In 1996, Monsanto introduced the most successful and widely adopted technique in the form of Roundup Ready weed control system. It comprised of seeds that were genetically altered to tolerate glyphosate-based herbicides. Modified genetics ensured that the glyphosate-based herbicides, which were effective on a broad spectrum of weeds, did not harm the crop. Since then, herbicide tolerant crops have significantly driven the global market for genetically modified (GM) crops. Today, these crops occupy more than 60% of the total area covered by GM crops globally. [3]

The Growing Need For Improved Technology

With weeds growing increasingly resistant to the glyphosate-based herbicides, there is a growing need for a more effective herbicide tolerant weed control system in order to sustain and further enhance crop yields. According to a third-party research conducted by Dow, cropland acres with weeds resistant to the glyphosate-based herbicides increased around 50% in 2012 alone and around 80% over the last two years, to reach over 65 million acres. [4]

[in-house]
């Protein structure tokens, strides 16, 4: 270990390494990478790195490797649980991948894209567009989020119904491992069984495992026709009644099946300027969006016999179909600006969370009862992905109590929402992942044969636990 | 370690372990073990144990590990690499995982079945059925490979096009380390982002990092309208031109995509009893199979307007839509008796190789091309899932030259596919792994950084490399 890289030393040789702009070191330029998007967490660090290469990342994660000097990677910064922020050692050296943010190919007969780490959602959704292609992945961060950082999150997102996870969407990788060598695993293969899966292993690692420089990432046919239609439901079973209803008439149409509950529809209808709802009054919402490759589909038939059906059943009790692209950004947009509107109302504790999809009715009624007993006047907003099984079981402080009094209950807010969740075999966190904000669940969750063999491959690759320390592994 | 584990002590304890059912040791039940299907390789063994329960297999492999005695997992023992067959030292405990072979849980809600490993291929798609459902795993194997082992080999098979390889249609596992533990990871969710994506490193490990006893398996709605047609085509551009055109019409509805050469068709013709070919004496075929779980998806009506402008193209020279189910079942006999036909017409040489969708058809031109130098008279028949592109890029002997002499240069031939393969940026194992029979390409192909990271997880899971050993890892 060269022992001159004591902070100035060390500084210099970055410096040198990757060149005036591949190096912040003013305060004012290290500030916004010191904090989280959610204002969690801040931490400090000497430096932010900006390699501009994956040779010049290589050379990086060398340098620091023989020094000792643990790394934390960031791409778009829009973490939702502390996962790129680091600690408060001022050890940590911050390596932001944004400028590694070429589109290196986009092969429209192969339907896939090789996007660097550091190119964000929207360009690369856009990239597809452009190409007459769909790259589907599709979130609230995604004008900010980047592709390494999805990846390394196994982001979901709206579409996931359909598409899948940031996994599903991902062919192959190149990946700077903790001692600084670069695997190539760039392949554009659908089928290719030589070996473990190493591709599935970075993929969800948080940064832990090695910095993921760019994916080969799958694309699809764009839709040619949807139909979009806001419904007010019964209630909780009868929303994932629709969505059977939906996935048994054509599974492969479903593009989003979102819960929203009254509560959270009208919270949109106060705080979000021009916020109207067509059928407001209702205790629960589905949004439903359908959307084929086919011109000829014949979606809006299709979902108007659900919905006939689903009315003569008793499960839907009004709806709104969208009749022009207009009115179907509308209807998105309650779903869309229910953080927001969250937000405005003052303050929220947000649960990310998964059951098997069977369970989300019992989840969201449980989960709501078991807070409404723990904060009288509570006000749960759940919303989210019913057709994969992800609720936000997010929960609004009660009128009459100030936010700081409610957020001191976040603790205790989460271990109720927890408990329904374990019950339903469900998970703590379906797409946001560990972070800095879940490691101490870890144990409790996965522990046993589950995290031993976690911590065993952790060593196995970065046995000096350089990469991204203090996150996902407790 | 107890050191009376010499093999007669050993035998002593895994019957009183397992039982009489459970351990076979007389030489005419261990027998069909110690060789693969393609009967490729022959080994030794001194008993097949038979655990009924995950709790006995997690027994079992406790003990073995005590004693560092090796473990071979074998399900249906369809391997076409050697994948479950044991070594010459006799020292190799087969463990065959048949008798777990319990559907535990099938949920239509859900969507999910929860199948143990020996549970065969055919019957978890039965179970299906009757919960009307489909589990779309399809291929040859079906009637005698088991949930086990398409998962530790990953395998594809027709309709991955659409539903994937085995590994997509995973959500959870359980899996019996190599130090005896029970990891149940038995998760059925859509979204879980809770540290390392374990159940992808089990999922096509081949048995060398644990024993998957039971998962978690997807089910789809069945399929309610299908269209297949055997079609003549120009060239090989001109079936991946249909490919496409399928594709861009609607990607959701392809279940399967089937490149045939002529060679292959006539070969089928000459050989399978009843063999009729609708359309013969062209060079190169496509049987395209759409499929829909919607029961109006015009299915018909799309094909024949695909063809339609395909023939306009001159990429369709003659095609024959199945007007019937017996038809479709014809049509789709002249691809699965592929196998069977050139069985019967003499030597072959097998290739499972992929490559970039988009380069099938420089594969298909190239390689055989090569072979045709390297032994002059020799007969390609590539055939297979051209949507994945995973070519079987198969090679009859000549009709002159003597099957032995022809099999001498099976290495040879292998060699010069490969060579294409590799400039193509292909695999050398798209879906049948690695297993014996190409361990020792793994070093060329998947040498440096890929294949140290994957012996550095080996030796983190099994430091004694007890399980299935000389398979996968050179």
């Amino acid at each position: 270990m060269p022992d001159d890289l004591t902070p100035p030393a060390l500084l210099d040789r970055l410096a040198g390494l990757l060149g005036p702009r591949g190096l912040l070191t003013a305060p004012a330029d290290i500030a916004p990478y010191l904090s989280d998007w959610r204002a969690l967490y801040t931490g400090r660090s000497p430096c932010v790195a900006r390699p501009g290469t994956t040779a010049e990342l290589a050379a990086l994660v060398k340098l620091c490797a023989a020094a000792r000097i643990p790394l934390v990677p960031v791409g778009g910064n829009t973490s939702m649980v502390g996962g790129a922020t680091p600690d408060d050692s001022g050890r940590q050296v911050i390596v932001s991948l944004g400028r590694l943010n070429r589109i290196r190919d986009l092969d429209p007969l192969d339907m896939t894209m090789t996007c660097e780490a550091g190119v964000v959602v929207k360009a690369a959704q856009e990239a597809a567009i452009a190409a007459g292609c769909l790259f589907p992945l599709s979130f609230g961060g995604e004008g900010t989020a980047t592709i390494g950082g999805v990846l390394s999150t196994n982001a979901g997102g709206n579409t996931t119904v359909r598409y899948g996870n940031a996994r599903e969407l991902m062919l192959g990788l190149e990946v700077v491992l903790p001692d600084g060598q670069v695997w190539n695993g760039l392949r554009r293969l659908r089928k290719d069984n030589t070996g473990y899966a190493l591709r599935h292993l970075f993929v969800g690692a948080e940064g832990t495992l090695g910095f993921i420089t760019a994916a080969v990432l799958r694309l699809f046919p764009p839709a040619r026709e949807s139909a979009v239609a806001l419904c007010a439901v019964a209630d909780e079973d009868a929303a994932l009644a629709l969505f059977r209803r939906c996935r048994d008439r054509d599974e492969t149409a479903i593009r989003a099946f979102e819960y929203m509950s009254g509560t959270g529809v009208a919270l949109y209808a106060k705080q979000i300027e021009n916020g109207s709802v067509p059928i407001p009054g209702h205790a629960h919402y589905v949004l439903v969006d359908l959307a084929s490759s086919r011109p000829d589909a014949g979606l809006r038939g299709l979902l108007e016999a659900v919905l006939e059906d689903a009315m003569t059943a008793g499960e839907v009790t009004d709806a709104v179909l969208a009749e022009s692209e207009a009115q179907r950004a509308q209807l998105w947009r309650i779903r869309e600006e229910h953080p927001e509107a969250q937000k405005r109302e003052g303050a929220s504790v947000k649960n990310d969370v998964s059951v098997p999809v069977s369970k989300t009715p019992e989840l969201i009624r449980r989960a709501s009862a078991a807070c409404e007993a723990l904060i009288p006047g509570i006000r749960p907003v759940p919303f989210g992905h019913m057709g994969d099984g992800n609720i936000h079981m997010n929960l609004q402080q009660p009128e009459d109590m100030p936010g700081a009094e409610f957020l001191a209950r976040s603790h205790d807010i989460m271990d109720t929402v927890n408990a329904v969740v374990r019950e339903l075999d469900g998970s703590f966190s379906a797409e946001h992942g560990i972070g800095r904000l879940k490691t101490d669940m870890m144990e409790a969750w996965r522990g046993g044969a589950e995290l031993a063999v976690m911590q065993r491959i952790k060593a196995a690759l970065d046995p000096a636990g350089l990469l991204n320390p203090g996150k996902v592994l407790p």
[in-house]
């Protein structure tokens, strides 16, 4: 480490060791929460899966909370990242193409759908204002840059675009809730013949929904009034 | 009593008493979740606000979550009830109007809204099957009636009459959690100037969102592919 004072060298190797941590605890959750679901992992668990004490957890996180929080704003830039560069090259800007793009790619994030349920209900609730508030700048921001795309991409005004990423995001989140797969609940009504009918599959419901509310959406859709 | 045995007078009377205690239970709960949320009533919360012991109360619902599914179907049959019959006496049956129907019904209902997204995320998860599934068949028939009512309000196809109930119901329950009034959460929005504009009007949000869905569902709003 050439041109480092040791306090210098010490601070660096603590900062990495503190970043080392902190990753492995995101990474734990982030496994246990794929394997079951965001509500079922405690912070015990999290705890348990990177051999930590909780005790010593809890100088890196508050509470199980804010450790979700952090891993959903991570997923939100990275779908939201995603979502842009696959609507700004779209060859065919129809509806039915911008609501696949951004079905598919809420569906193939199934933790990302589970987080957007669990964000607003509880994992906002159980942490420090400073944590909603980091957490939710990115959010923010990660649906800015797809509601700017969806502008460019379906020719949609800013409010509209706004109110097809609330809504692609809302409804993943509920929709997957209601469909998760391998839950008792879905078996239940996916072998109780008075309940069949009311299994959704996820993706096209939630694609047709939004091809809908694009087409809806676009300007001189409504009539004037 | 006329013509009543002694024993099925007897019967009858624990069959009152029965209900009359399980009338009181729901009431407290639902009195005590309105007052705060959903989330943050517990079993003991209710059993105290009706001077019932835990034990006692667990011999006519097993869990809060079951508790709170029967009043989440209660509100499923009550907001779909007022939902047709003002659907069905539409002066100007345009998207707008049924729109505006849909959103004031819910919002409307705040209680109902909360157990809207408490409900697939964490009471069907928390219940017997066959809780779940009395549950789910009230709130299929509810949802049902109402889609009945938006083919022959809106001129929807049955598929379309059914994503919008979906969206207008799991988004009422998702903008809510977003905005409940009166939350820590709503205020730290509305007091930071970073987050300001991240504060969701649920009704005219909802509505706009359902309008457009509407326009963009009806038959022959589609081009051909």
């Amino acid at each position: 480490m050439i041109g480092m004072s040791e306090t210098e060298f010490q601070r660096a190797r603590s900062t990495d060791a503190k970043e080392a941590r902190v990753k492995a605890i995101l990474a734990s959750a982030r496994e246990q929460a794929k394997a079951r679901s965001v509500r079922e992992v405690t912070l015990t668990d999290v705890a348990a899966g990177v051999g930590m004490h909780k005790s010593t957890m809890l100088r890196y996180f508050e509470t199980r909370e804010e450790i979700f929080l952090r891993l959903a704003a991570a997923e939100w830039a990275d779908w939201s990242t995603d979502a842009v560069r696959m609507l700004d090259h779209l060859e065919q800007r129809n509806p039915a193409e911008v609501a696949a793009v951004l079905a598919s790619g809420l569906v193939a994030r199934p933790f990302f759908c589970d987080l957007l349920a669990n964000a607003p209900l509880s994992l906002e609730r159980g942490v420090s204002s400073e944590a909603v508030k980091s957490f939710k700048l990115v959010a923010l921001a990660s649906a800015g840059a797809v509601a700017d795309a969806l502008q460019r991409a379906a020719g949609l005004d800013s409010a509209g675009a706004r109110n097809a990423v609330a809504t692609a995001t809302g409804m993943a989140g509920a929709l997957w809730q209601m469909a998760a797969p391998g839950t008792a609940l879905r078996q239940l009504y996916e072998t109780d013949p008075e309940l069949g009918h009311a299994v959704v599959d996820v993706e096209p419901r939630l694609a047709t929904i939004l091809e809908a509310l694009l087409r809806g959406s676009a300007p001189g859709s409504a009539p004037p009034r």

Because of the sheer size of the herbicide tolerant crops market, a successful commercial launch that can potentially replace the widely used Roundup Ready system can boost Dow’s share in the GM seeds market significantly. Moreover, the fact that Monsanto was the first one to get a license to the Enlist herbicide tolerant trait from Dow, indicates that the technology has a huge potential to capture the fast-growing GM seed market. (See: Dow And Monsanto Deal Sets The Stage For Next Generation Of GM Seeds)

Competition, Opposition And Regulatory Hurdles

In terms of competition, Monsanto, the leader in GM seeds market has developed another herbicide tolerant system called the Roundup Ready Xtend Crop system, which uses the new Roundup Xtend herbicide. The Roundup Xtend herbicide adds dicamba as an alternate action to the glyphosate-based Roundup herbicide. This herbicide will have to be used with Roundup Ready Xtend seeds that can tolerate the application of dicamba as well as glyphosate. [5]

There is considerable opposition against the use of both these weed control systems. In the case of Dow’s Enlist system, primary concerns are associated with its potential harmful impact on specialty crops that are not genetically modified to tolerate the inadvertent application of 2,4-D chemical used in the Enlist Duo herbicide, due to its volatile nature and ‘drift’. There are a lot of health concerns related to the use of Enlist GMO crops as well. These issues just add on to the ongoing protests against all the GMO crops with growing noise around labeling of all food items derived from these crops. [6]